validity

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validity

 [vah-lid´ĭ-te]
the extent to which a measuring device measures what it intends or purports to measure.
construct validity the degree to which an instrument measures the characteristic being investigated; the extent to which the conceptual definitions match the operational definitions.
content validity verification that the method of measurement actually measures what it is expected to measure; see also face validity.
external validity the extent to which study findings can be generalized beyond the sample used in the study.
face validity a type of content validity, determining the suitability of a given instrument as a source of data on the subject under investigation, using common-sense criteria.
internal validity the extent to which the effects detected in a study are truly caused by the treatment or exposure in the study sample, rather than being due to other biasing effects of extraneous variables.
predictive validity the effectiveness of one set of test or research results as a predictor of the outcome of future experiments or tests.

va·lid·i·ty

(vă-lid'i-tē),
An index of how well a test or procedure in fact measures what it purports to measure; an objective index by which to describe how valid a test or procedure is.

validity

[valid′itē]
(in research) the extent to which a test measurement or other device measures what it is intended to measure. A data collection tool should accurately reflect the concept that it is intended to measure. Kinds of validity include construct validity, content validity, current validity, and predictive validity. Compare reliability.

methodological quality

The extent to which the design and conduct of a trial are likely to have prevented systematic errors (bias). Variation in quality can explain variation on the results of trials included in a systematic review. Rigourously designed (better quality) trials are more likely to yield results that are closer to the “truth” (i.e., unbiased).

va·lid·i·ty

(vă-lid'i-tē)
Truthfulness; the ability of a test to measure correctly as intended.

validity 

The extent to which a measurement correctly measures what it is supposed to measure or to which extent the findings of an investigation reflect the truth. In health sciences, validity is commonly assessed by determining the sensitivity and specificity factors. See reliability; sensitivity; specificity.

va·lid·i·ty

(vă-lid'i-tē)
Index of how well a test or procedure in fact measures what it purports to measure; an objective index by which to describe how valid a test or procedure is.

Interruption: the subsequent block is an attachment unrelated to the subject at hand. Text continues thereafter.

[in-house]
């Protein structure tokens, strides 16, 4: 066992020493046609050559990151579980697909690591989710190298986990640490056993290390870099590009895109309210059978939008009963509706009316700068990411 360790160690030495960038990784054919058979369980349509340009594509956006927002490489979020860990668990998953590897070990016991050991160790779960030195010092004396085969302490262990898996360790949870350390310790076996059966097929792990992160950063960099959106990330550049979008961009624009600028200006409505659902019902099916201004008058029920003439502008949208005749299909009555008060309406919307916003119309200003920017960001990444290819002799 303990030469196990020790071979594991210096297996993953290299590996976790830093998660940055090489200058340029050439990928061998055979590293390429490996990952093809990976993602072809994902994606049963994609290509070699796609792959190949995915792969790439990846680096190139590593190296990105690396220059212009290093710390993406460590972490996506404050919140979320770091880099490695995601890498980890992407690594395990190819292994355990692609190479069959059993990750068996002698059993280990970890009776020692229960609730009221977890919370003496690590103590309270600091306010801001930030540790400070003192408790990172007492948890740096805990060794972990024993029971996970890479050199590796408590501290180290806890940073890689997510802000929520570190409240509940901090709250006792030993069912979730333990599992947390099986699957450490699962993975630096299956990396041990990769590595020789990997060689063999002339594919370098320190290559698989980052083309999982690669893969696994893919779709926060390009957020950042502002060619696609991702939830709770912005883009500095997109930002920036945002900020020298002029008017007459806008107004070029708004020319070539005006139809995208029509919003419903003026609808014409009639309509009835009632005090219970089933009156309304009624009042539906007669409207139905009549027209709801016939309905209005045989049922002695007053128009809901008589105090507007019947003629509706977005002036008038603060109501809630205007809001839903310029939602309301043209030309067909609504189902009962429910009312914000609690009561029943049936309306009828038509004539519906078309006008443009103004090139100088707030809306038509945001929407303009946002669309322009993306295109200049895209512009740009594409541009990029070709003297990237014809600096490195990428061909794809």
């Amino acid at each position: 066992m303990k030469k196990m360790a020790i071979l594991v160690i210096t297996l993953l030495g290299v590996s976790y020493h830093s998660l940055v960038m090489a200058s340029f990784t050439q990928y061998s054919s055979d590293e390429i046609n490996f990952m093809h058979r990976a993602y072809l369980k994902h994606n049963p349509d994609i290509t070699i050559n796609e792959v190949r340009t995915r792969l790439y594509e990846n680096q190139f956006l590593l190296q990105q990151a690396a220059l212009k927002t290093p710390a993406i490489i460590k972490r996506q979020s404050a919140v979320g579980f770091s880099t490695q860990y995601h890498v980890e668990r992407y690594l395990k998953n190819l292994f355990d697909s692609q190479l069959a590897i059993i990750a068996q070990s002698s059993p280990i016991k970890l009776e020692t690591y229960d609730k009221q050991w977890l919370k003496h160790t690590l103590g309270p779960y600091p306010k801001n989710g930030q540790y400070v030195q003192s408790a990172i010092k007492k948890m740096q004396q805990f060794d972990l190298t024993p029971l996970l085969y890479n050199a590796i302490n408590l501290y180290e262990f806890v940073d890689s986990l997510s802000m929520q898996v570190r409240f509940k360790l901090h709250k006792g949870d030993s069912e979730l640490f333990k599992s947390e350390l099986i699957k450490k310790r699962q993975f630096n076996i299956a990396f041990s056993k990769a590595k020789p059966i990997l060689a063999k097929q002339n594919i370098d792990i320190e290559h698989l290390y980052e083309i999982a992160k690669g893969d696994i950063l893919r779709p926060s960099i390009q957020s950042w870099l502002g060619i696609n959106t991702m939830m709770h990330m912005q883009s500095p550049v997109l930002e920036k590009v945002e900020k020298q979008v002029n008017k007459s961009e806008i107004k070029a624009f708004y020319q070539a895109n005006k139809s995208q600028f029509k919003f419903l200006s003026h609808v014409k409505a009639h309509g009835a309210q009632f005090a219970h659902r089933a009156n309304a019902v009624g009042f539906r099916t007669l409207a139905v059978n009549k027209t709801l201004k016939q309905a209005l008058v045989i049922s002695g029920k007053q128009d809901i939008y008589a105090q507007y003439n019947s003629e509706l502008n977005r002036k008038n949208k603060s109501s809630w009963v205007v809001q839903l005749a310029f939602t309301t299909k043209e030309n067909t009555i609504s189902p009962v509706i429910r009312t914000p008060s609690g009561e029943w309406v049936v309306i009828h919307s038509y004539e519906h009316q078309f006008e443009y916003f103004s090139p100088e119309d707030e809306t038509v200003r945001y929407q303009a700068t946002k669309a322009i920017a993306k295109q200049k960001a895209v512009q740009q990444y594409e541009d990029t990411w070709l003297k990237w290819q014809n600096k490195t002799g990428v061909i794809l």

validity,

n the degree to which data or results of a study are correct or true.
References in periodicals archive ?
With that presupposition (4) would be a valid argument, but not in virtue of being of the form (p [reune a] q; q / [por lo tanto] p); but of the form (p -superfluous premise-; ([for all]x)Fx / [por lo tanto] ([existente en]x)Fx).
The main message of Powell's book is that many of the arguments advanced by participants in these controversies are not valid, and constructing valid arguments about these issues is harder than is commonly assumed.
The term "sound" is introduced to characterize a valid argument all of whose premisses are true.
HURLING KILKENNY do not deserve to be so short for their back-door duel with Limerick at Nowlan Park and there is a valid argument to be made for backing the visitors to win by two points or more at 9-2, writes David Jennings.
There is no new substantial and valid argument presented to warrant a reconsideration.
In the blog post Church wrote: "You'd be hard pushed to find a single Tory/Ukip zealot on social media who's willing to put forward any valid argument to counter my opinion.
OK, that last is a valid argument, but if the $75,000 sim at the flight school could let you accomplish half or more of your training at, say, $45/hour, that sure beats the pants off a Skyhawk at $125.
For a General Election this is a valid argument, but for a local and European election it is total nonsense.
There is a valid argument that this season's cup run has been even more impressive for Wigan given Rosler, only appointed in December, has propelled his team into the play-offs in spite of a crowded fixture list which included six Europa League games.
If Mateo feels the need and has a valid argument, he will be sure to voice it.
This is a valid argument as long as the bonds can be cashed, at a reasonable market value, in good time.